Henry Tyler is an extremely troubled private investigator in San Francisco. Between the seediness of his career, personality differences between his brother (an uptight lawyer who puts his career before all else), and an unhealthy obsession with his brother's Korean wife, Tyler is in the wrong place at the wrong time when he takes on a job to find the "Queen of Prostitutes." His employer's questionable motives, but deep pockets, keep Tyler pushing on the job until he continues his search for the Queen long after his employer has called off the job.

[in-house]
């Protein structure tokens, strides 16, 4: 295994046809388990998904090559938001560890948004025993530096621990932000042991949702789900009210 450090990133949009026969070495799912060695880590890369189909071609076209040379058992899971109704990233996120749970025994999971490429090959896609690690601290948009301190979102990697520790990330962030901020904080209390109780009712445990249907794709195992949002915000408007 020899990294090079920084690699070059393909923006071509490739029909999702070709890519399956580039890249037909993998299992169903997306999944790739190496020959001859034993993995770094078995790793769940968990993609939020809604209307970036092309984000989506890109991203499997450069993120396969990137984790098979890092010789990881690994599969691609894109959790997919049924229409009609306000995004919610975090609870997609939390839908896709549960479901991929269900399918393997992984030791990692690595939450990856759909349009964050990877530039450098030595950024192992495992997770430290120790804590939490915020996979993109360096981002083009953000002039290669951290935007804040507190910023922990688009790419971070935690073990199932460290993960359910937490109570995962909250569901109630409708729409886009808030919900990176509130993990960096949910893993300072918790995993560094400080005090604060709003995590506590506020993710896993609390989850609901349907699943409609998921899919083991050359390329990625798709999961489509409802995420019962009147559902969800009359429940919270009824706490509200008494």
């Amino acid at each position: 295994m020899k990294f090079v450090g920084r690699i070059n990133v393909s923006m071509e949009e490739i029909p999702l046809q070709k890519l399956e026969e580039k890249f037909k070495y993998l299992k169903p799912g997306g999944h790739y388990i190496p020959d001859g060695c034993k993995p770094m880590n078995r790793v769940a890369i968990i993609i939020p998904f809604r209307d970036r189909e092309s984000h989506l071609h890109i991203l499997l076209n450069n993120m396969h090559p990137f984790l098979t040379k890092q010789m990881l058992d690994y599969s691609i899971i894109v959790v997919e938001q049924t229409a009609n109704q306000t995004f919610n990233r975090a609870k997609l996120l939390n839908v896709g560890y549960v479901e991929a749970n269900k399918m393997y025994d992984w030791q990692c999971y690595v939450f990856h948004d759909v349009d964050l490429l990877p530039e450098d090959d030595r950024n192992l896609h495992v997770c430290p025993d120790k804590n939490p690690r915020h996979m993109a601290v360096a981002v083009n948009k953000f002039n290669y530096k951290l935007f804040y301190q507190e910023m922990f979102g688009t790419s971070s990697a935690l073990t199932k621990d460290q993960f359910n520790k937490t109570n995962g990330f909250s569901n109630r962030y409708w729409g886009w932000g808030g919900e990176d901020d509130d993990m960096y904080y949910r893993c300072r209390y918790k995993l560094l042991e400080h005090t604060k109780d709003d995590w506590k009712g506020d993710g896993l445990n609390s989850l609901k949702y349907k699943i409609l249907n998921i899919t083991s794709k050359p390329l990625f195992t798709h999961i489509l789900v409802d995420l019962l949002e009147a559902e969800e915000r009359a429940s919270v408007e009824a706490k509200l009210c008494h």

The search takes Tyler even further into a world of questionable, tenuous loyalties and relationships between the Queen and her retinue of whores, drug dealers and associated perverts. His persistence, obsession and a deep-seated need for emotional attachment leave him all too emotionally vulnerable to avoid establishing his own position in this group.
Vollmann addresses an enormous range of social issues in The Royal Family, from the tenuously defined needs for acceptance and belonging to extremely detailed portrayals of more concrete and easily defined social ills, such as poverty, prostitution, and drug addiction. At nearly 800 pages, this book makes its points in great detail.
This report prepared by Teague Clare